I can’t remember the last time I said “Oh, no” in utter despair. Oh wait, I can. I said it about 10 times during the movie Fire of Conscience. Why did I say it? The film managed to have many moments where you just cannot believe some event is going to happen. It’s like watching a train wreck or squishing a spider under a book. You don’t want to look, but you are compelled by forces unknown to make sure that spider is really dead. Then, when you do lift the book, the spider turns out to still be alive and very, very mad. By the time it eats your face off you can’t look away because it devoured your eyes. That’s not a bad thing. It just illustrates the roller-coaster thrillride of a film that Fire of Conscience manages to be. Let me explain.
Roller coasters usually have a sequence of track going up, the cresting of the hill, and then the drop down. Fire of Conscience has the same, except the track disappears on the way down, and you can see that it is missing on the way up. The rest of the way up you panic and call for help, but none arrives. The film beautifully delivers such moments during its intense gunfights. In one scene, the bad guys throw a bunch of grenades towards a group of policemen they are engaging in a vicious firefight. The camera tracks the grenades bouncing and rolling across the floor, in slow motion, accompanied by a clank every time it hit the ground. It rolls straight into the group of policemen, who stare at it in horror and disbelief for what seems like an eternity. You hold your breath in absolute horror. All you can do is wait: wait not in anticipation, but hope: hope that something will happen to save the policemen.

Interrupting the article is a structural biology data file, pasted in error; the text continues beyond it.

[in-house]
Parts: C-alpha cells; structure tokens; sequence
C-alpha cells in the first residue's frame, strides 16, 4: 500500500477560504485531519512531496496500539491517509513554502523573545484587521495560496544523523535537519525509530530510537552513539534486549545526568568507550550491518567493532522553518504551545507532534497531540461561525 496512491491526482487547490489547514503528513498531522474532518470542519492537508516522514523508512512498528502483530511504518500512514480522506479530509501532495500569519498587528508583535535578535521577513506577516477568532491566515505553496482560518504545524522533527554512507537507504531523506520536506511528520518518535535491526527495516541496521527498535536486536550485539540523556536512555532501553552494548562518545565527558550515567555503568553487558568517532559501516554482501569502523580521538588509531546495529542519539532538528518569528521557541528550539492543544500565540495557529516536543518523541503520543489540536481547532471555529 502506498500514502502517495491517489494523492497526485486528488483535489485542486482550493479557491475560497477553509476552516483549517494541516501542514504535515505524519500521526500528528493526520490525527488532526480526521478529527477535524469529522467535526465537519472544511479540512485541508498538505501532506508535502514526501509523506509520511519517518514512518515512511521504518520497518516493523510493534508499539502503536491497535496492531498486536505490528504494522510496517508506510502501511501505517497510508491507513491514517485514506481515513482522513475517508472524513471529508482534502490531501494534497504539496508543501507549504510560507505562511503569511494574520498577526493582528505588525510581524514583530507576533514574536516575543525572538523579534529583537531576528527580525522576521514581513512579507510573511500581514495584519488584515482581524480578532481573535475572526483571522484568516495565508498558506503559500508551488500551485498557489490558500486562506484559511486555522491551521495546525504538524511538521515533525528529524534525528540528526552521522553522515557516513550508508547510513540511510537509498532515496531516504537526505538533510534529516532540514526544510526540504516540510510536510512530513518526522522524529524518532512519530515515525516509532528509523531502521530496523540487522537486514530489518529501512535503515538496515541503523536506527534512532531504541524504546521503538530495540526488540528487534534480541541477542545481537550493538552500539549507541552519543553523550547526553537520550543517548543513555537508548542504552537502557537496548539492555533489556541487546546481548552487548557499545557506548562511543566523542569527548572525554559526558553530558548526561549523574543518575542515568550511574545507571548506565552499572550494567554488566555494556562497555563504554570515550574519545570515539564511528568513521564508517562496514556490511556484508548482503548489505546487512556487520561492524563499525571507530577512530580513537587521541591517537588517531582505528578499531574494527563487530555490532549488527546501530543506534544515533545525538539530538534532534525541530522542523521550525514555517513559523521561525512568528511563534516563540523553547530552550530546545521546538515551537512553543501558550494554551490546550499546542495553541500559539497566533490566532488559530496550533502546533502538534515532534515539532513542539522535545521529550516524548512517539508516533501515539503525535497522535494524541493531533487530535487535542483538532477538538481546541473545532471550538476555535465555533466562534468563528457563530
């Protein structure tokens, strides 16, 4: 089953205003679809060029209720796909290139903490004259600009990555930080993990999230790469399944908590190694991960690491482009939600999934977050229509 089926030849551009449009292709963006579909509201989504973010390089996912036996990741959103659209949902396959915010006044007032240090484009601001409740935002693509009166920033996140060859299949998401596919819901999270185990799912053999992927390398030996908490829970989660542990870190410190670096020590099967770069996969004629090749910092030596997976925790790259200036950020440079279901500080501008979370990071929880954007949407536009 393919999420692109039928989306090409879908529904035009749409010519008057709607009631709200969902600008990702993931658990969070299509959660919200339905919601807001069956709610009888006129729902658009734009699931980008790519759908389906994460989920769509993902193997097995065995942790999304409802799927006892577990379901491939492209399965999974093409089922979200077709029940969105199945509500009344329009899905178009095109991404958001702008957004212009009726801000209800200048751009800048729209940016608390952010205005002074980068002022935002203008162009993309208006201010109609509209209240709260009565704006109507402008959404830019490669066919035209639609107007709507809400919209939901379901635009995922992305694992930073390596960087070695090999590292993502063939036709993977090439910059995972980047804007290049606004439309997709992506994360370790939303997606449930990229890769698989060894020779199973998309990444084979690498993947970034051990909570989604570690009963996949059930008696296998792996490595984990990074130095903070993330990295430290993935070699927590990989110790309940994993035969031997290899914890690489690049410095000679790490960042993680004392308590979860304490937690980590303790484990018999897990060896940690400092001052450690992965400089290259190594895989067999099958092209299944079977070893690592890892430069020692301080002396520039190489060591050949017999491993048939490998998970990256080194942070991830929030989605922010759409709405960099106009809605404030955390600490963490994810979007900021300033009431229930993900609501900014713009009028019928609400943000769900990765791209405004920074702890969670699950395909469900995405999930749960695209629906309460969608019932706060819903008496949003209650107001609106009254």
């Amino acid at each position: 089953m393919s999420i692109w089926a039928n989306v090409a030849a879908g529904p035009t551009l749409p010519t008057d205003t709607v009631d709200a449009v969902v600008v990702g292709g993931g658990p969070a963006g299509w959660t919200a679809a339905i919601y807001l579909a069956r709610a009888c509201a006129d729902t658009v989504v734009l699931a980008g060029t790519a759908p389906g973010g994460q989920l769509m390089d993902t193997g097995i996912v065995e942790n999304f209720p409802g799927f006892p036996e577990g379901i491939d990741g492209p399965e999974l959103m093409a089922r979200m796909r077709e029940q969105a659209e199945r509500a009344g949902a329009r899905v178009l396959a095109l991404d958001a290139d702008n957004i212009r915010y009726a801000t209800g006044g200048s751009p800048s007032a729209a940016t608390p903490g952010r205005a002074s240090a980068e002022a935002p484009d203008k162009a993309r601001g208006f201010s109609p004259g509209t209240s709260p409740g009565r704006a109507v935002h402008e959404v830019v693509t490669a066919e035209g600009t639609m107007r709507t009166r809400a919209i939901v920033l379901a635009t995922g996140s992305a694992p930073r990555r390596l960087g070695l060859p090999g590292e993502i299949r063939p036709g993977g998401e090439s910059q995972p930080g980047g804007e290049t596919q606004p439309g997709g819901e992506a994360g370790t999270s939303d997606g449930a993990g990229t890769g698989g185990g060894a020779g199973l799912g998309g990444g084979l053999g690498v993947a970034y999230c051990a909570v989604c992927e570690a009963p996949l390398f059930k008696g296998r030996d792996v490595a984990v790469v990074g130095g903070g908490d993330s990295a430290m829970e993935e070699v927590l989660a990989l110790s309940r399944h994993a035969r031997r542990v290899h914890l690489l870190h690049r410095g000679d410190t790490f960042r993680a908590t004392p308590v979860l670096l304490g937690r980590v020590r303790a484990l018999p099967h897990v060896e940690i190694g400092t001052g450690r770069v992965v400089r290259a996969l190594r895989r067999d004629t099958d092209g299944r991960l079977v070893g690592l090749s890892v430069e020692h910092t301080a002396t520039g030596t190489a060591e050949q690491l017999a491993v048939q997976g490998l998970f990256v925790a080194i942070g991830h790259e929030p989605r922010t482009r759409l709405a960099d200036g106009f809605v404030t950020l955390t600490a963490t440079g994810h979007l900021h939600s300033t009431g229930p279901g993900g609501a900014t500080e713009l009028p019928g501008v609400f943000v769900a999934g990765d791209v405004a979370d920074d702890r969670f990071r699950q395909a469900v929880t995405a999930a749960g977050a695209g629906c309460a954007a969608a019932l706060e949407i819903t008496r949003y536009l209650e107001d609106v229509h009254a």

Shrapnel shoots out. Dust flies everywhere. The force of the explosion rips a man apart. People die. Before you can relax, the roller coaster resumes: the gunfight begins all over again, with a new found fervor as both sides intently try to kill each other.
As you can tell, the gunfights in the film are absolutely great and keep you at the edge of your seat. At times, it pushes you off and leaves you on the floor of the theater in fetal position, calling for your mommy. Don’t even bother getting up because you’re just going to be there again at the next gunfight.
Why are they fighting? Well, I can’t really give you much details. A convoluted plot that moves rather quickly ties the extreme gunfights together. A policeman is accused of murdering a prostitute. Meanwhile, a gang sells small arms and forces a civilian bombmaker to make a bomb by kidnapping his pregnant wife. A dirty cop tries to get out of debt by stealing a box of evidence from an armored car with the help of the gang and the new bomb. His wife roots for him. That’s as far as I could understand. A lot of questions remained unanswered by the end: why did they need the bomb when the cop could get the key for everything? Why is the cop in so much debt? Why murder the prostitute? Is the murder related to the evidence? What’s in the evidence box? What happened with the guy in the hat? All these unanswered questions left my understanding of the plot looking like Swiss cheese.
Maybe I didn’t understand it because of the subtitles. The darker, grittier look of this film made the subtitles easy to read, but they were probably simplified translations. How can I tell? At one point, the good guy says to the bad guy: “Many people died because of you.” Understatement of the century. I guess it is forgivable though, since the action was pretty good and the plot SEEMED intriguing.
Fire of Conscience is one of those films where you have to see it just for the gunfights and explosions. It’s a thrill to watch specifically because of the shooting sequences. The shoestring plot seemed to move too quickly and was held together by something only a little more adhesive than a piece of used tape, but it provided enough of a back story to make it seem more than a bunch of random clips strewn together. The action manages to carry the film through its structurally weak plot, so even if you don’t care about the storyline, the intense action and gunfights are enough to make Fire of Conscience a recommended watch.